Not so obscure in the annals of great fiction (Hardy)

This is the next to last book that we read in the class on Narratives on Adultery in 19th century fiction. Interestingly it is the only one named for a male character.  This novel is a true heart breaker in which there are tragedies too numerous to mention.  Jude, orphaned young, and  living with his aunt in Hardy’s fictional Wessex, has dreams beyond his social class.  Inspired by a teacher, Jude dreams of going to Christminster, a stand in for Oxford.  He dreams of an education and feels that he will find it in this city of learning.  Jude is determined but also led astray by his desires for sex and alcohol.  He marries unwisely, loves a cousin (perhaps also unwisely), and the novel ends in tragedy.  Some of the people in my class talked of having to take breaks when reading Jude.  No spoilers but one tragedy just is of epic proportions.  I kept wanting to intervene with Jude as if he were a real person.  “Stop,” I wanted to say, “consider what you are doing, what you said you wanted and what you are choosing.”  This is one of those novels that I believe forms a part of a good education.  It is a tough one though.  It is Hardy’s indictment of marriage without love and a statement of the boundaries of social class that cannot be transcended.  Has anyone reading the blog read Jude?  Your thoughts?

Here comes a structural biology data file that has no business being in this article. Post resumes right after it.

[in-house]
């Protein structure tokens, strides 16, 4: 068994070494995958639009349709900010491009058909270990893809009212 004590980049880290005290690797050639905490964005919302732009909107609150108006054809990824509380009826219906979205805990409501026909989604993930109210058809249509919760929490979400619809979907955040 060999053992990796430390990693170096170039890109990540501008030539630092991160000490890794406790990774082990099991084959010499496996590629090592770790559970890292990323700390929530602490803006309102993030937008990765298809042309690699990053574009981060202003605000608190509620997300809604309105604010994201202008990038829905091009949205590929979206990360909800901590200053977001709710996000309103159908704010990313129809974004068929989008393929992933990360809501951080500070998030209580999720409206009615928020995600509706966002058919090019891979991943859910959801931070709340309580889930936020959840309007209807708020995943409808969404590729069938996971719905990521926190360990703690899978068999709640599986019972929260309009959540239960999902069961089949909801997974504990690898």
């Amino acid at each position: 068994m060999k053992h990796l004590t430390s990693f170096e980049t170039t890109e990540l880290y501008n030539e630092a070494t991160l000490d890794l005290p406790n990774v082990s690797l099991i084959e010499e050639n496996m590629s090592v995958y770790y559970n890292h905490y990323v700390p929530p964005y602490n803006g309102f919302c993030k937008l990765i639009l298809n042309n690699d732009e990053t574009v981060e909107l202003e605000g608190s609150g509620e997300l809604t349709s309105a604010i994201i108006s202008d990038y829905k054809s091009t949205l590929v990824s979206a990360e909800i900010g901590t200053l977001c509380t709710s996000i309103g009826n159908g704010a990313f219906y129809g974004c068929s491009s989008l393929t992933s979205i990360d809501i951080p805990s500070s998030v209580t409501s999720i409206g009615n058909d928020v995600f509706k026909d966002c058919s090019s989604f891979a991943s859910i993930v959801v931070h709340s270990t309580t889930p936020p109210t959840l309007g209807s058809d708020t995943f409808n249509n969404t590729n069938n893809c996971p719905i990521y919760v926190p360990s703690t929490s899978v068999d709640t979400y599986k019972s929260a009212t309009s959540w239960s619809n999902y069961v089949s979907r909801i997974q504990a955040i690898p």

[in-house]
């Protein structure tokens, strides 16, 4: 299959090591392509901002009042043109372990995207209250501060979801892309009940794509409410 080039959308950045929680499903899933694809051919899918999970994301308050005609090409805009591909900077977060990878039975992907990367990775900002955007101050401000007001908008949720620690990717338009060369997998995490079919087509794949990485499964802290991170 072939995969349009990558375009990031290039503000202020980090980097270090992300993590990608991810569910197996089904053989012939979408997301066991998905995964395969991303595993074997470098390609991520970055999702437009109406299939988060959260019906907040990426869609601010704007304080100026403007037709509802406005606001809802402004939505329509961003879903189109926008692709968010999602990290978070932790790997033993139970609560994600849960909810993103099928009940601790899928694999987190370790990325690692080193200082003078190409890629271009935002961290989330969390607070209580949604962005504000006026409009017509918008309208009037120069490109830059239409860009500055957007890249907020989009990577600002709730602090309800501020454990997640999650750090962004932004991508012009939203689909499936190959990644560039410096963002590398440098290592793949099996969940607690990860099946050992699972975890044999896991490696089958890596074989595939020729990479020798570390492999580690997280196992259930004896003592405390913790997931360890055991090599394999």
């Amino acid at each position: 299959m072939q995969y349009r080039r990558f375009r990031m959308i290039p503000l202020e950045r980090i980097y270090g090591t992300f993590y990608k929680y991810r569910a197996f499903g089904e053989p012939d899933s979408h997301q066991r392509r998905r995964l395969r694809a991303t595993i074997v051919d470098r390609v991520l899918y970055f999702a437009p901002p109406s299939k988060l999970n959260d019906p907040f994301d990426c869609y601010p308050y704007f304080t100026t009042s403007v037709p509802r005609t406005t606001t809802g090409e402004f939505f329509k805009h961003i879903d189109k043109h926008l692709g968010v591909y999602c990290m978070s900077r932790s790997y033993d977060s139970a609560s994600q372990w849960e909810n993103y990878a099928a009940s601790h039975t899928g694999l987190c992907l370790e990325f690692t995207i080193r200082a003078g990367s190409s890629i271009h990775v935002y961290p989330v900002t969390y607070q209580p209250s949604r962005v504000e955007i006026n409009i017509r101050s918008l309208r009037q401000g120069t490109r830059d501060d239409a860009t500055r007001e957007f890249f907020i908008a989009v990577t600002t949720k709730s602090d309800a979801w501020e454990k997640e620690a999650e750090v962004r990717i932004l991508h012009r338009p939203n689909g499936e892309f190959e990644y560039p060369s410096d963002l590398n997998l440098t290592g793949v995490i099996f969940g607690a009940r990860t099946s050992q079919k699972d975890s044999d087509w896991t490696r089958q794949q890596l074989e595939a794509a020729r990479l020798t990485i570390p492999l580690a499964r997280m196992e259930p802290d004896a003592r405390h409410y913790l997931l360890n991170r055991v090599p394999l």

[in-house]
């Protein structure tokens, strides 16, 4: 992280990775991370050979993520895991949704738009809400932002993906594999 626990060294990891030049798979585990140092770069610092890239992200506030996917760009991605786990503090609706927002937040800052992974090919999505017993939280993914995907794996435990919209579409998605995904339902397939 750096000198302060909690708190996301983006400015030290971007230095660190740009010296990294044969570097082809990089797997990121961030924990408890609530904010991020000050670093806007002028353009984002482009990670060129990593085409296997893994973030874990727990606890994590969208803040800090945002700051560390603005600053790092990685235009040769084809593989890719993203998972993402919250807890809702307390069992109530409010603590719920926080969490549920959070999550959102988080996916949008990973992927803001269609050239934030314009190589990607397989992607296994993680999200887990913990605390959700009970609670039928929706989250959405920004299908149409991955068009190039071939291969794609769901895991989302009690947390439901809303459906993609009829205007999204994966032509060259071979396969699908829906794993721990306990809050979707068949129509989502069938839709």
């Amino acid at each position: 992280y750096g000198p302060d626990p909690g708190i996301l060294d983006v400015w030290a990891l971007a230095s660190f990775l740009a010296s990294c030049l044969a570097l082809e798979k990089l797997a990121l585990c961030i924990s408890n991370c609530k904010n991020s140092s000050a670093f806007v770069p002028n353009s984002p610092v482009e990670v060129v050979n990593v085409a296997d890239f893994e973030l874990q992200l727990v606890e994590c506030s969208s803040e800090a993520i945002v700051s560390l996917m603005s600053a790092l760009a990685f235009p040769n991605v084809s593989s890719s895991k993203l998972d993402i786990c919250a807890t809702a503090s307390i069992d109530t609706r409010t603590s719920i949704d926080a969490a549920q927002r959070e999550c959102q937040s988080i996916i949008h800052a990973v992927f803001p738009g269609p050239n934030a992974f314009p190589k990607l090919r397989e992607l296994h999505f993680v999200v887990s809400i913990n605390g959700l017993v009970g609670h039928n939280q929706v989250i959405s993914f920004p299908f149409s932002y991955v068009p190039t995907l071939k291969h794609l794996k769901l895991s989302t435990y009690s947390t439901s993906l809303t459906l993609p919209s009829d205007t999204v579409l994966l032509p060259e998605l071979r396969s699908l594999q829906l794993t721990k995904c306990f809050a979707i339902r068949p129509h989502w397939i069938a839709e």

3 thoughts on “Not so obscure in the annals of great fiction (Hardy)

  1. I haven’t read this particular Thomas Hardy book (though I do love Far from the Madding Crowd). However, it sounds like a cautionary tale, like “this is how not to live your life.” It sounds really interesting but rather sad.

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